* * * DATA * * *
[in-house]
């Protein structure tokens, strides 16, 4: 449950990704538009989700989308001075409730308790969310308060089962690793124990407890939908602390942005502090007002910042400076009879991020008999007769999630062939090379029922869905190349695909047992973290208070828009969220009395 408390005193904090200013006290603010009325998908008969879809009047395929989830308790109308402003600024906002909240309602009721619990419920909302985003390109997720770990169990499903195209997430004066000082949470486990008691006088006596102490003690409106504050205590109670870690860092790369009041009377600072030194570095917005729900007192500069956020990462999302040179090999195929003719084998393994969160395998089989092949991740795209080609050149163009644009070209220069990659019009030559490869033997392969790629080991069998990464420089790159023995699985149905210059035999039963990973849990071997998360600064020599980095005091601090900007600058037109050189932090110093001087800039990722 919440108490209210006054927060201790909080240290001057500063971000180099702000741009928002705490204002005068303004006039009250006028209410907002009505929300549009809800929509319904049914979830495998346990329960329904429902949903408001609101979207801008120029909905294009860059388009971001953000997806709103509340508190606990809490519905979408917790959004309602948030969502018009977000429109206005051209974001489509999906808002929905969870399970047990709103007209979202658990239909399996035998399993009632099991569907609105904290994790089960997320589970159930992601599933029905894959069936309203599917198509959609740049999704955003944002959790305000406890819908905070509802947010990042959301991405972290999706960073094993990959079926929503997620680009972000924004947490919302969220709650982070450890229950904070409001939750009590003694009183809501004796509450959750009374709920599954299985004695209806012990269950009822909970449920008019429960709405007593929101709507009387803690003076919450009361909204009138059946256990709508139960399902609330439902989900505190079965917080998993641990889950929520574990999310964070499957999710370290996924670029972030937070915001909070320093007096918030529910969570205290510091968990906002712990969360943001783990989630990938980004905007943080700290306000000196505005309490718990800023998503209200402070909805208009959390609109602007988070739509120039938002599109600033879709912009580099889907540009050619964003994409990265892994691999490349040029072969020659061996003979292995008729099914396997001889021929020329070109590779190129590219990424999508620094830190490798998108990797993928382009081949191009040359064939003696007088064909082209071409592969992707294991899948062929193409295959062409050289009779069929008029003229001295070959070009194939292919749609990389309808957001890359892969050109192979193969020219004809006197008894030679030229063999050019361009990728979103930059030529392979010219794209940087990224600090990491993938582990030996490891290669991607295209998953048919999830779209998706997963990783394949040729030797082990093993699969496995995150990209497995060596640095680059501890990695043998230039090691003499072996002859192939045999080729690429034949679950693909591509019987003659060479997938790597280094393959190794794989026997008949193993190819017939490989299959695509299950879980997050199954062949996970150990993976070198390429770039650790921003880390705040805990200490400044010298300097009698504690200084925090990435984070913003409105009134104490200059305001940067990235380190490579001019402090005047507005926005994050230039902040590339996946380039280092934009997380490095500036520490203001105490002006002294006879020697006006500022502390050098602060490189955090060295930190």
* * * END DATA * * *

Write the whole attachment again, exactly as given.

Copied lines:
[in-house]
């Protein structure tokens, strides 16, 4: 449950990704538009989700989308001075409730308790969310308060089962690793124990407890939908602390942005502090007002910042400076009879991020008999007769999630062939090379029922869905190349695909047992973290208070828009969220009395 408390005193904090200013006290603010009325998908008969879809009047395929989830308790109308402003600024906002909240309602009721619990419920909302985003390109997720770990169990499903195209997430004066000082949470486990008691006088006596102490003690409106504050205590109670870690860092790369009041009377600072030194570095917005729900007192500069956020990462999302040179090999195929003719084998393994969160395998089989092949991740795209080609050149163009644009070209220069990659019009030559490869033997392969790629080991069998990464420089790159023995699985149905210059035999039963990973849990071997998360600064020599980095005091601090900007600058037109050189932090110093001087800039990722 919440108490209210006054927060201790909080240290001057500063971000180099702000741009928002705490204002005068303004006039009250006028209410907002009505929300549009809800929509319904049914979830495998346990329960329904429902949903408001609101979207801008120029909905294009860059388009971001953000997806709103509340508190606990809490519905979408917790959004309602948030969502018009977000429109206005051209974001489509999906808002929905969870399970047990709103007209979202658990239909399996035998399993009632099991569907609105904290994790089960997320589970159930992601599933029905894959069936309203599917198509959609740049999704955003944002959790305000406890819908905070509802947010990042959301991405972290999706960073094993990959079926929503997620680009972000924004947490919302969220709650982070450890229950904070409001939750009590003694009183809501004796509450959750009374709920599954299985004695209806012990269950009822909970449920008019429960709405007593929101709507009387803690003076919450009361909204009138059946256990709508139960399902609330439902989900505190079965917080998993641990889950929520574990999310964070499957999710370290996924670029972030937070915001909070320093007096918030529910969570205290510091968990906002712990969360943001783990989630990938980004905007943080700290306000000196505005309490718990800023998503209200402070909805208009959390609109602007988070739509120039938002599109600033879709912009580099889907540009050619964003994409990265892994691999490349040029072969020659061996003979292995008729099914396997001889021929020329070109590779190129590219990424999508620094830190490798998108990797993928382009081949191009040359064939003696007088064909082209071409592969992707294991899948062929193409295959062409050289009779069929008029003229001295070959070009194939292919749609990389309808957001890359892969050109192979193969020219004809006197008894030679030229063999050019361009990728979103930059030529392979010219794209940087990224600090990491993938582990030996490891290669991607295209998953048919999830779209998706997963990783394949040729030797082990093993699969496995995150990209497995060596640095680059501890990695043998230039090691003499072996002859192939045999080729690429034949679950693909591509019987003659060479997938790597280094393959190794794989026997008949193993190819017939490989299959695509299950879980997050199954062949996970150990993976070198390429770039650790921003880390705040805990200490400044010298300097009698504690200084925090990435984070913003409105009134104490200059305001940067990235380190490579001019402090005047507005926005994050230039902040590339996946380039280092934009997380490095500036520490203001105490002006002294006879020697006006500022502390050098602060490189955090060295930190």